Central Michigan University Public Broadcasting employees see no pay increase for next year



Central Michigan University Public Broadcasting employees will go without a pay increase for the next year.

The 26 employees represented by the National Association of Broadcasting Employees and Technicians Local 54-412 ratified a contract with CMU May 20 that will keep current levels of pay and other benefits constant.

CMU ratified the contract June 1.

“Everybody, of course, wants to get a raise,” said Linda Dielman, programming and outreach manager and president of NABET Local 54-412. “I thought negotiations went well, they were amicable, these are tough times economically.”

She said rates have been set at their current levels for the next year, although what will occur for the rest of the contract which expires June 30, 2013 is uncertain.

Dielman said the uncertain state of CMU’s budget for the next academic year made deliberations a more difficult matter than they otherwise might have been.

“Everybody did the best they could do, given the information they had at the time,” she said.

Negotiations were held with a modified expedited bargaining process over a week between Dielman, a representative of NABET’s national office, and Kevin Smart, director of employee relations and human resources technology.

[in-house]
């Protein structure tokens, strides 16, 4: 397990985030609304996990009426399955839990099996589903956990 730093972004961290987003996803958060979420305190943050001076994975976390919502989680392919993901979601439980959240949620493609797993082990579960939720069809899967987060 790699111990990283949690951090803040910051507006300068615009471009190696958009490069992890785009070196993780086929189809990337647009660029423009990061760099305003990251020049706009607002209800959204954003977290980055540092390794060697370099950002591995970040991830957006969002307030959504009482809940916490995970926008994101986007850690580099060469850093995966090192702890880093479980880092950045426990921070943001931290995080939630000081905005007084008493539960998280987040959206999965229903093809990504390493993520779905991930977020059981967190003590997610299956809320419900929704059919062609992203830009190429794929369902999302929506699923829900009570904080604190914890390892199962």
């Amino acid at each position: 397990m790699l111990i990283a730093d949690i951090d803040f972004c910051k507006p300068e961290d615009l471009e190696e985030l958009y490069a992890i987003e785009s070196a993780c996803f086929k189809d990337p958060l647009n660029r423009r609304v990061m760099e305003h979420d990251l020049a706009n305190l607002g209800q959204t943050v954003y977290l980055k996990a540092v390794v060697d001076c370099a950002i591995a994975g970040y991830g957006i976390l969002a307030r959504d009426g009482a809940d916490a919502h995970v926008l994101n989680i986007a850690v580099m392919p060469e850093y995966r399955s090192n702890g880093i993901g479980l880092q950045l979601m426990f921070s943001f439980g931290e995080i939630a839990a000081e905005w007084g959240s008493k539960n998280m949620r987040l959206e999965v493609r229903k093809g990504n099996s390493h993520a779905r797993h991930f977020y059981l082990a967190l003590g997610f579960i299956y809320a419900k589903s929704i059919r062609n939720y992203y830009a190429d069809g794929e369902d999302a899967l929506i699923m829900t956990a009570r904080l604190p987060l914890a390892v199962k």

The current contract rates provide a minimum pay of $13.00 an hour and a maximum of $21.07 for employees in the first pay bracket.

Employees in the fifth and highest pay bracket can receive a minimum yearly salary of $49,677 and a maximum of $76,261.

“Linda Dielman in the bargaining committee did a good job of making sure the contract terms were reasonable given the circumstances,” Smart said.

He said the university has managed to avoid much of the economic fallout the private sector has faced, necessitating mass layoffs and widespread reduction of programs, through a measured approach to programs like the decision with NABET.

“I think we did a good job of trying to sidestep those issues for now,” Smart said.


Comments powered by Disqus

Please note All comments are eligible for publication in Central Michigan Life.